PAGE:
By Ambar Warrick
Investing.com — Most Asian currencies moved little on Monday, while the dollar steadied as markets awaited more signals on monetary policy from several Federal Reserve speakers and data sets due later in the week.
Regional currencies were still reeling from hotter-than-expected U.S. inflation data from last week, which saw fears of more monetary policy tightening by the Fed return to the fore.
The dollar rose slightly against a basket of currencies, retaining most of its gains made last week amid strong inflationary signals and hawkish comments from Fed officials.
The dollar index and dollar index futures rose less than 0.1% each, and were trading at six-week highs.
Focus this week is on the minutes of the Fed’s February meeting, which is expected to shed more light on the central bank’s hawkish rhetoric on Wednesday. Fed officials, including Atlanta Fed President Ralph Bostic and Cleveland Fed President Loretta Mester, are also due to speak this week.
U.S. interest rates are widely expected to keep rising in the near-term, as hotter-than-expected inflation data and strength in the jobs market showed that the Fed has enough economic headroom to keep raising rates.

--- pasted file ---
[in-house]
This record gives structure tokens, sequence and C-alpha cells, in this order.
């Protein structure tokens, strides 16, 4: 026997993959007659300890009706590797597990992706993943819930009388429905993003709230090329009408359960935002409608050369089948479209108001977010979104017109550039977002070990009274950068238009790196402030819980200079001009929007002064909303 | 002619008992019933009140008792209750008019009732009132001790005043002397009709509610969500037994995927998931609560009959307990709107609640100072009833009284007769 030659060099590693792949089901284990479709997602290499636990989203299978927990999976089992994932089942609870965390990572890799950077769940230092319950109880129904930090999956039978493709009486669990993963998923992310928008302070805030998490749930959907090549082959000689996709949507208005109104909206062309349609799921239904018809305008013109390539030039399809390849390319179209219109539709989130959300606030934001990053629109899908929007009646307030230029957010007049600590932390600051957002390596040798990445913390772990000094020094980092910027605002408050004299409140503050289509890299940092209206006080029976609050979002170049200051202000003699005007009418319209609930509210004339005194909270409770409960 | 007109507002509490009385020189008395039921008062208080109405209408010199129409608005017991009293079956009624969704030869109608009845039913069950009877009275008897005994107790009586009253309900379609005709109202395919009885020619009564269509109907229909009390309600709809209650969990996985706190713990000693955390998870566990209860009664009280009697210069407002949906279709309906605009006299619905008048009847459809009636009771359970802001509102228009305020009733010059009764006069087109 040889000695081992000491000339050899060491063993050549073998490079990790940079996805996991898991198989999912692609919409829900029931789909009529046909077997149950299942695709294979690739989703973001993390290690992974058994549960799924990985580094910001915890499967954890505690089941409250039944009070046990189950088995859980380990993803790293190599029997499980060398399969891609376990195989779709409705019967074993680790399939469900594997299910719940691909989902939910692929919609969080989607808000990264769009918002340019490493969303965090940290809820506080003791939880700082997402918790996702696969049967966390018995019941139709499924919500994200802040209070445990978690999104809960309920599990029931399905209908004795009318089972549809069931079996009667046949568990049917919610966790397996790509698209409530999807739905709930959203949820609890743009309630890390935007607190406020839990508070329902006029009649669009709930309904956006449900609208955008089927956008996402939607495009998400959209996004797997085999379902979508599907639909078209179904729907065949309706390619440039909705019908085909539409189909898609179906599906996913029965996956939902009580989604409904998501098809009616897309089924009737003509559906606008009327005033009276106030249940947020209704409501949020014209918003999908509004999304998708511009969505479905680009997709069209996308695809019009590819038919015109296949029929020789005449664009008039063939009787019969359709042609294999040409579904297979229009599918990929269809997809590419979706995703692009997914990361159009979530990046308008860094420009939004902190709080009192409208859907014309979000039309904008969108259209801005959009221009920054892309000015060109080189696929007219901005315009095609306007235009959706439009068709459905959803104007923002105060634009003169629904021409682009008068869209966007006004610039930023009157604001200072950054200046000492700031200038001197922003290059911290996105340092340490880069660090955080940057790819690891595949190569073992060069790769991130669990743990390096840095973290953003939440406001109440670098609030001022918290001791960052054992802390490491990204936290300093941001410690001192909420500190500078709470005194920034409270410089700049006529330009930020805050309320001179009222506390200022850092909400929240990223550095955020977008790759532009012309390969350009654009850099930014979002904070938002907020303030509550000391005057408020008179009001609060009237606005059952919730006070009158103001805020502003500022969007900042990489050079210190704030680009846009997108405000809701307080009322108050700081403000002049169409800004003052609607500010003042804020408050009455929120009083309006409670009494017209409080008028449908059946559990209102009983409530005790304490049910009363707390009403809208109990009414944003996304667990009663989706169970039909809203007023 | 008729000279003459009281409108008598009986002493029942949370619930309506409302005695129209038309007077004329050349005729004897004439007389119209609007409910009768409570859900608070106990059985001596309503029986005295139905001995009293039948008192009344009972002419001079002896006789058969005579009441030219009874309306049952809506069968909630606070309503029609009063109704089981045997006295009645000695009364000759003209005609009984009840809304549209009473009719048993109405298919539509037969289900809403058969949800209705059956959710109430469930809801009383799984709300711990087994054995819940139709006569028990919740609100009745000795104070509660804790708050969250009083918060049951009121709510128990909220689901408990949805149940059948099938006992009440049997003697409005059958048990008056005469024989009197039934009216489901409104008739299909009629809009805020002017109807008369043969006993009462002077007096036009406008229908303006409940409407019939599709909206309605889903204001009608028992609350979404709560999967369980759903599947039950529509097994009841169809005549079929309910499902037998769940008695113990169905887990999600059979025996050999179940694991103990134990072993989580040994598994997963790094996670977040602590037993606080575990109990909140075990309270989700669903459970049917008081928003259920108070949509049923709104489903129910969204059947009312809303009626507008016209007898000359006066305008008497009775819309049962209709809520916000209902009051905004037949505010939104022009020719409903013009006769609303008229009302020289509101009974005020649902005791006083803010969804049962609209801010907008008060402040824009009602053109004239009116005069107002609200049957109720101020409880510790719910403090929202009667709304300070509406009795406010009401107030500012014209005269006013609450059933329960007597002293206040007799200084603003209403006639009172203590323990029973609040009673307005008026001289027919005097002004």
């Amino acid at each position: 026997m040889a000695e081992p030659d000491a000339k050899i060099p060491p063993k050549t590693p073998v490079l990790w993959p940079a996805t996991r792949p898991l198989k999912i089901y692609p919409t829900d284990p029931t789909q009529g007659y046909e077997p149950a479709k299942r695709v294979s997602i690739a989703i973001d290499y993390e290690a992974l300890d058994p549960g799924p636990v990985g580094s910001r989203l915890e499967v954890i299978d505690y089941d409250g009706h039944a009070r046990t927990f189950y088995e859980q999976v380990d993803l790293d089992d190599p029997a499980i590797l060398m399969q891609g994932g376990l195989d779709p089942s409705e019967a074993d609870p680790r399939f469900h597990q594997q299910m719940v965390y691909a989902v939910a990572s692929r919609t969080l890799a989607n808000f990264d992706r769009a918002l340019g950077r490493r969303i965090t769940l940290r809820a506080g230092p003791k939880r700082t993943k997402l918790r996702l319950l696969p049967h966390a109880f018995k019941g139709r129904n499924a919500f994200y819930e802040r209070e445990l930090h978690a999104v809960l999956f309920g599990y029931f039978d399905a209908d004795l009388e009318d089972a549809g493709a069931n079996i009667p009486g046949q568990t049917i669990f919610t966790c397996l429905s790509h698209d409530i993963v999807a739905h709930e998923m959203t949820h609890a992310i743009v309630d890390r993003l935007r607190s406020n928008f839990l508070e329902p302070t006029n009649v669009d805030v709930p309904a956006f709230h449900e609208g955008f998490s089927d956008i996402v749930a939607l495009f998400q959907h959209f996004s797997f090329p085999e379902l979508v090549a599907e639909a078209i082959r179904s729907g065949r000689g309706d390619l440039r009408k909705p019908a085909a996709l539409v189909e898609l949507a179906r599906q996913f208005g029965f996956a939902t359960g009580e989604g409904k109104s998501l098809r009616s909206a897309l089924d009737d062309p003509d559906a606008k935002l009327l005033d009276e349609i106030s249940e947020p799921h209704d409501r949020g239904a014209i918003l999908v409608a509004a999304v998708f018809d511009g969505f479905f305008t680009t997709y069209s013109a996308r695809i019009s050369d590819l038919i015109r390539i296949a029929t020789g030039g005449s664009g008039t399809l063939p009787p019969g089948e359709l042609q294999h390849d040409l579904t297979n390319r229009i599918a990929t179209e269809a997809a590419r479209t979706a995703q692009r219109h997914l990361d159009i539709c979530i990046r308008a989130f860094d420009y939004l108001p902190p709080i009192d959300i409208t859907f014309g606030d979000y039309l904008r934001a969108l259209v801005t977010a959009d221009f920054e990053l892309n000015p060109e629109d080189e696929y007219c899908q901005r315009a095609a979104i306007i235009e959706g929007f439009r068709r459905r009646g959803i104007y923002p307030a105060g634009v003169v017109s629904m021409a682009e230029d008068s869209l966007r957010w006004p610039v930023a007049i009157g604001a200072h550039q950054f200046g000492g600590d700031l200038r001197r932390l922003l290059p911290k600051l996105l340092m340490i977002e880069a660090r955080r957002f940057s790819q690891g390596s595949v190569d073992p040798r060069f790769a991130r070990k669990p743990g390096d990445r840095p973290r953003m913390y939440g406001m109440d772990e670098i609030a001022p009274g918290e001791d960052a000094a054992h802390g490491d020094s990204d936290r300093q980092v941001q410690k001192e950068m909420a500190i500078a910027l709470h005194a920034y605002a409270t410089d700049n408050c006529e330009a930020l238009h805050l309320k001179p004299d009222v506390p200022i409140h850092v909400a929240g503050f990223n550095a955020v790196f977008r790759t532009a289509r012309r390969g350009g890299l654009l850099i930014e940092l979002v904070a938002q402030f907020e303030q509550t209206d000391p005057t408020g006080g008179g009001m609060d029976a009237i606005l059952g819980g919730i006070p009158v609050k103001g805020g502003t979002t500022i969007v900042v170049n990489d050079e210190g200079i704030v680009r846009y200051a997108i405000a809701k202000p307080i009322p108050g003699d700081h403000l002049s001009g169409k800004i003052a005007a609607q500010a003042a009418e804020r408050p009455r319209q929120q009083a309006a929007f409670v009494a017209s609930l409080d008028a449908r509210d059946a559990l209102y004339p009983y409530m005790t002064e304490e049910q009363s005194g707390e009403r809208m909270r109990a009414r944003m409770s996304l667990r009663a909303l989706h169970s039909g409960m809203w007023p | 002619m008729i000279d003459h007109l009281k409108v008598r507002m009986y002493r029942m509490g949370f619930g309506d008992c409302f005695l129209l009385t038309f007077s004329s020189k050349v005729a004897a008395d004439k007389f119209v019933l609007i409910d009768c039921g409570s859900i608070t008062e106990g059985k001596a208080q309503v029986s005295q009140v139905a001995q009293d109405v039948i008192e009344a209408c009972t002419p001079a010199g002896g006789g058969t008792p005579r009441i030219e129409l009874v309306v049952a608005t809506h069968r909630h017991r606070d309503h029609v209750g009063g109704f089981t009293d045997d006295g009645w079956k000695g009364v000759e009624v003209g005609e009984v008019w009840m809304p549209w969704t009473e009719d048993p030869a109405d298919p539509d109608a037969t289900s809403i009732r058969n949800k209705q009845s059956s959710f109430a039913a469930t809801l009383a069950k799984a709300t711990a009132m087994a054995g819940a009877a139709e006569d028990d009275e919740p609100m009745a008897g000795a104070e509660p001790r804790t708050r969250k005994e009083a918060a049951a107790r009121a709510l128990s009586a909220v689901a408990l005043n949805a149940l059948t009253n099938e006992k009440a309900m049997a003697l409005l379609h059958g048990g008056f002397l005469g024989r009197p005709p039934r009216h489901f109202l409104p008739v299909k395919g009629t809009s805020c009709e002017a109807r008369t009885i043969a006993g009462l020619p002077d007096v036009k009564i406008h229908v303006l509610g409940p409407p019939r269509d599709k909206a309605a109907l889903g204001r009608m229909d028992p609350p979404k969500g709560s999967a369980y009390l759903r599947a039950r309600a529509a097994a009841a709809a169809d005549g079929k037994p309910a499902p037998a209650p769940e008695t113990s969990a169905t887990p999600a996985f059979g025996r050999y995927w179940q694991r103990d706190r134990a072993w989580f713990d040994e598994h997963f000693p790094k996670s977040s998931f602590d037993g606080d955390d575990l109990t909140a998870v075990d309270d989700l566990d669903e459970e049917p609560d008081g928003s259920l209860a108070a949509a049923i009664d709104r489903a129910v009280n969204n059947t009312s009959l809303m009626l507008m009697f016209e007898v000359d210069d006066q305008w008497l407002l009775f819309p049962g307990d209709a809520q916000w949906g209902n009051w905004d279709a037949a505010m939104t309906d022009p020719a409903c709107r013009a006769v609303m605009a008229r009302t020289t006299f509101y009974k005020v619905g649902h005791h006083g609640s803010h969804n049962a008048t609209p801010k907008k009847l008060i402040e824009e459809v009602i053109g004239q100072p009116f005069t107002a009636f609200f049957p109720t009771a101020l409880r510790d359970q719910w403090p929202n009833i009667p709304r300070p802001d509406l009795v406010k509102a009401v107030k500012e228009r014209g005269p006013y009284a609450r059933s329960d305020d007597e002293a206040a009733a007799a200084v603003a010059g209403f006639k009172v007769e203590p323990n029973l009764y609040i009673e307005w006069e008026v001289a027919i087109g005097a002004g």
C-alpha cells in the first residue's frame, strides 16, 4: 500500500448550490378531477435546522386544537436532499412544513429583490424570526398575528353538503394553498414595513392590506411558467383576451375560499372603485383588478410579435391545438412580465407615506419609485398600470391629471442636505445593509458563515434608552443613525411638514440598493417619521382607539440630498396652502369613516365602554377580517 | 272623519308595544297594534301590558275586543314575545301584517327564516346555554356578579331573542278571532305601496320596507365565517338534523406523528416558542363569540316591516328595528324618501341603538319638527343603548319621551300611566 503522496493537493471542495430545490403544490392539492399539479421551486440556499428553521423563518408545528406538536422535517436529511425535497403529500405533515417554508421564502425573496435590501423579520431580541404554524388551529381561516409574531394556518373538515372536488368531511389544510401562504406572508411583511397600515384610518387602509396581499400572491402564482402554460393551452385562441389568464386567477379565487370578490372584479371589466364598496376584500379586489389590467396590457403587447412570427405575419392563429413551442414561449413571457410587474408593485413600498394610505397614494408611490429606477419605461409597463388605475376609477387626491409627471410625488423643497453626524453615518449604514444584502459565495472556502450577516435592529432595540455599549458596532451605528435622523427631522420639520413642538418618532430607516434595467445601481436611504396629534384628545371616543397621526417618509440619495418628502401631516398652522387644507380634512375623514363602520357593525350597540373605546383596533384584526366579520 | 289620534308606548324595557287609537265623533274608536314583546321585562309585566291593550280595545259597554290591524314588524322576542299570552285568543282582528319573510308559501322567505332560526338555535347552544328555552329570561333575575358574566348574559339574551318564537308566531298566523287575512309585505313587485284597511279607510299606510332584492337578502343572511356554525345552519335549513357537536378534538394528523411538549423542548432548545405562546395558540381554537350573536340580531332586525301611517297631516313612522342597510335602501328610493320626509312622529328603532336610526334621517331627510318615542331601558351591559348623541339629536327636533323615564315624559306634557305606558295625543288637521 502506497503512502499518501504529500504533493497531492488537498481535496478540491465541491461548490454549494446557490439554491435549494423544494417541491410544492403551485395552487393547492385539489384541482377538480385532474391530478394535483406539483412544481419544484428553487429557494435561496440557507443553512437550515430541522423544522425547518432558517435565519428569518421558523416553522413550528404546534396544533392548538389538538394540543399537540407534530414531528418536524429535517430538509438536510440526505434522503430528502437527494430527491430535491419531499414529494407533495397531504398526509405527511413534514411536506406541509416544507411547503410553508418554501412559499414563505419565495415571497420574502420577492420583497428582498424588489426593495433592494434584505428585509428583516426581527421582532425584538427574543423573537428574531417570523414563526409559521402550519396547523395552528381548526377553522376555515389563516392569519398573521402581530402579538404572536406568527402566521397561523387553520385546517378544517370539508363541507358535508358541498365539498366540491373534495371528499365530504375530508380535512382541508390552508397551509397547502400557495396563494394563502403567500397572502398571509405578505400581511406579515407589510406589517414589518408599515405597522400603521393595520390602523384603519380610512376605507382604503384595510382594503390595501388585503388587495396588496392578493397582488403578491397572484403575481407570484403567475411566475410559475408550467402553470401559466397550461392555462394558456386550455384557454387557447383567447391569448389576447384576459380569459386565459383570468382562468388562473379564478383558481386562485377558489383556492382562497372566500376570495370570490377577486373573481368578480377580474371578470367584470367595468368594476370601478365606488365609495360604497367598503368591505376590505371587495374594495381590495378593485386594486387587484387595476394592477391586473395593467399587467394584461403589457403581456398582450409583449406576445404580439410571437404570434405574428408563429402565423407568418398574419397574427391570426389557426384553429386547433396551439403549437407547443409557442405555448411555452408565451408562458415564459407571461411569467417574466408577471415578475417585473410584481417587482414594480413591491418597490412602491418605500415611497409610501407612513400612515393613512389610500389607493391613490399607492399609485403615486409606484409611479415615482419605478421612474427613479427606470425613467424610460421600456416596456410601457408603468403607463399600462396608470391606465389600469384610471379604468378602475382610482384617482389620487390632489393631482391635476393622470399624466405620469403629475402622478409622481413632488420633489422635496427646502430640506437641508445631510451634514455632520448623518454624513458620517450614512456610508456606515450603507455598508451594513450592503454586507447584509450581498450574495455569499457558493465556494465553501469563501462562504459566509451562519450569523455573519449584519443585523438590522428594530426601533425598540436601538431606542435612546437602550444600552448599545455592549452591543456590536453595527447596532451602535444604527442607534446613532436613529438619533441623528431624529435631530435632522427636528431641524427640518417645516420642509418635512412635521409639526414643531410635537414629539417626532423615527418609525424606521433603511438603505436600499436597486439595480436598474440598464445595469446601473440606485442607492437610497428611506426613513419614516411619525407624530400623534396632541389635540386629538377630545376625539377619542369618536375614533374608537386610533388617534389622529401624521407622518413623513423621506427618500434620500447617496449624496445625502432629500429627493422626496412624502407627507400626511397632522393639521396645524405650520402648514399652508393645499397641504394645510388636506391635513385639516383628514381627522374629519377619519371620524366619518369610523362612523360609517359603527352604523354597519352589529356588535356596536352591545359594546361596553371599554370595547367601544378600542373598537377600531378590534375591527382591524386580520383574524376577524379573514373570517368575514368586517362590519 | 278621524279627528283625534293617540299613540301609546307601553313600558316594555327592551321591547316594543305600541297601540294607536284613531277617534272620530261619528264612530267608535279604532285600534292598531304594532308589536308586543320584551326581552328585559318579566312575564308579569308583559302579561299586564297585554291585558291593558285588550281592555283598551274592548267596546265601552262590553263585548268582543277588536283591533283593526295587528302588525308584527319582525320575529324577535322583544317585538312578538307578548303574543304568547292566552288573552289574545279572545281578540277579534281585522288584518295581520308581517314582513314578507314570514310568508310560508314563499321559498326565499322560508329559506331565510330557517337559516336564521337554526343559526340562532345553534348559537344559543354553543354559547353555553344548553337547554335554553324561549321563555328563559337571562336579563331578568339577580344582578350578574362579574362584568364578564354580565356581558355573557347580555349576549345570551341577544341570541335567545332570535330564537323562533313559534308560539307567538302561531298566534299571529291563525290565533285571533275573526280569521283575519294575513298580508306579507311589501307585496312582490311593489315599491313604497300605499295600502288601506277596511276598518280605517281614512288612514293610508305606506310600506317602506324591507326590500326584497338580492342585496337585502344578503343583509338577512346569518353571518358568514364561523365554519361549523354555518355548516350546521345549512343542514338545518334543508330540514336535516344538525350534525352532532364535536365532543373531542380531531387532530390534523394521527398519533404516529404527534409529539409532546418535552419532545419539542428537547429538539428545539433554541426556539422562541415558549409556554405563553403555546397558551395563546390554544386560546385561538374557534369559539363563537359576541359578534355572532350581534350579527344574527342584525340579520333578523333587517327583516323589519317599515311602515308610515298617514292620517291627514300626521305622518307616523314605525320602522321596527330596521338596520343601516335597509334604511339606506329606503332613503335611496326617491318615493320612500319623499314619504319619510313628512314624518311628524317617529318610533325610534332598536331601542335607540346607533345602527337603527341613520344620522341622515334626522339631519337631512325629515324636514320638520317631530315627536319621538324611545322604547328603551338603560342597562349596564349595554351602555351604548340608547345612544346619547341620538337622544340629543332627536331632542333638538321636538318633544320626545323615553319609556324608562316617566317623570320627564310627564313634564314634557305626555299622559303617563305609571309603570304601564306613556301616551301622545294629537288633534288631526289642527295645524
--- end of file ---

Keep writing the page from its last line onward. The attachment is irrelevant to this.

Markets are now uncertain over where U.S. rates could peak this year, with some analysts warning that rates could rise past 6%.
Japan’s monetary policy is also the subject of focus this week, with the yen moving little on Monday. Kazuo Ueda, the newly nominated head of the Bank of Japan (BOJ), is expected to deliver a testimony on Friday, which will shed more light on the fate of the BOJ’s ultra-loose stance.
China’s yuan was muted as the People’s Bank held its benchmark lending rates for a sixth consecutive month. The move indicated that Beijing plans to keep policy accommodative enough to support economic growth as the country re-emerges from three years of COVID lockdowns.
A recovery in China bodes well for broader Asian markets that rely on the country as a trading destination. But economic data released so far has painted a middling picture of the economy.
Southeast Asian currencies strengthened on Monday, but were nursing steep losses from the prior week. The Philippine peso jumped 0.7%, and was the best performer for the day.